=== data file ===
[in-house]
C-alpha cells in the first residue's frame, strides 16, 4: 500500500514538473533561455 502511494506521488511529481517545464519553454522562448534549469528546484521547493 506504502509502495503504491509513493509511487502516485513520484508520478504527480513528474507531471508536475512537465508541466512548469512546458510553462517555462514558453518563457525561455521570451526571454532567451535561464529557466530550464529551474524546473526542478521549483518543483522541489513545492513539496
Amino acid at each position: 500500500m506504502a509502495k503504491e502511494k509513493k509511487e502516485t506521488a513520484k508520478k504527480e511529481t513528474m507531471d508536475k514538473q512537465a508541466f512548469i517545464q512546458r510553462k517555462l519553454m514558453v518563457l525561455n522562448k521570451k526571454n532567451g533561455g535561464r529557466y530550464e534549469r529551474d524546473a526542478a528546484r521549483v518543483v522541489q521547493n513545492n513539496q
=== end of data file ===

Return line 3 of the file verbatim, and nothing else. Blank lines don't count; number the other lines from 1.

Amino acid at each position: 500500500m506504502a509502495k503504491e502511494k509513493k509511487e502516485t506521488a513520484k508520478k504527480e511529481t513528474m507531471d508536475k514538473q512537465a508541466f512548469i517545464q512546458r510553462k517555462l519553454m514558453v518563457l525561455n522562448k521570451k526571454n532567451g533561455g535561464r529557466y530550464e534549469r529551474d524546473a526542478a528546484r521549483v518543483v522541489q521547493n513545492n513539496q